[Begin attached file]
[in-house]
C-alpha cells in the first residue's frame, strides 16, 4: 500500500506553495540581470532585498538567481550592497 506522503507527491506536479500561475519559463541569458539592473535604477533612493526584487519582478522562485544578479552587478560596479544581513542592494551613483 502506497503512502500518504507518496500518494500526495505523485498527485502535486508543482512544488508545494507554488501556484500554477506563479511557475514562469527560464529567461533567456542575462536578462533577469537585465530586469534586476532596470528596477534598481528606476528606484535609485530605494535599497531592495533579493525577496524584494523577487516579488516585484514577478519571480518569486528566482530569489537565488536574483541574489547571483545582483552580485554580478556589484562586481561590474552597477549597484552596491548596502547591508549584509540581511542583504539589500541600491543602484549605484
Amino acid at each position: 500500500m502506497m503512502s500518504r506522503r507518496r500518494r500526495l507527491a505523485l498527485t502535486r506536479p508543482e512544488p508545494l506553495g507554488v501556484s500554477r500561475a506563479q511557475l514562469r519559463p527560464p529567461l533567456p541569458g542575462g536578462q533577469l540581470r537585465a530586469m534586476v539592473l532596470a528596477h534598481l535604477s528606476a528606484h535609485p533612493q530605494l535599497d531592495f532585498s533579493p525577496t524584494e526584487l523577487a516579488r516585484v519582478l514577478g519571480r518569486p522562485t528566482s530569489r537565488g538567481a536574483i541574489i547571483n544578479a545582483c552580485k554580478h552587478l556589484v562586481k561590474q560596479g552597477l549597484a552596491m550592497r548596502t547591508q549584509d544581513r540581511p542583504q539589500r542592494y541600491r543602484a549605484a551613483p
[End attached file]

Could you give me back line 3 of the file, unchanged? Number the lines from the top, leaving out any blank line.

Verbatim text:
Amino acid at each position: 500500500m502506497m503512502s500518504r506522503r507518496r500518494r500526495l507527491a505523485l498527485t502535486r506536479p508543482e512544488p508545494l506553495g507554488v501556484s500554477r500561475a506563479q511557475l514562469r519559463p527560464p529567461l533567456p541569458g542575462g536578462q533577469l540581470r537585465a530586469m534586476v539592473l532596470a528596477h534598481l535604477s528606476a528606484h535609485p533612493q530605494l535599497d531592495f532585498s533579493p525577496t524584494e526584487l523577487a516579488r516585484v519582478l514577478g519571480r518569486p522562485t528566482s530569489r537565488g538567481a536574483i541574489i547571483n544578479a545582483c552580485k554580478h552587478l556589484v562586481k561590474q560596479g552597477l549597484a552596491m550592497r548596502t547591508q549584509d544581513r540581511p542583504q539589500r542592494y541600491r543602484a549605484a551613483p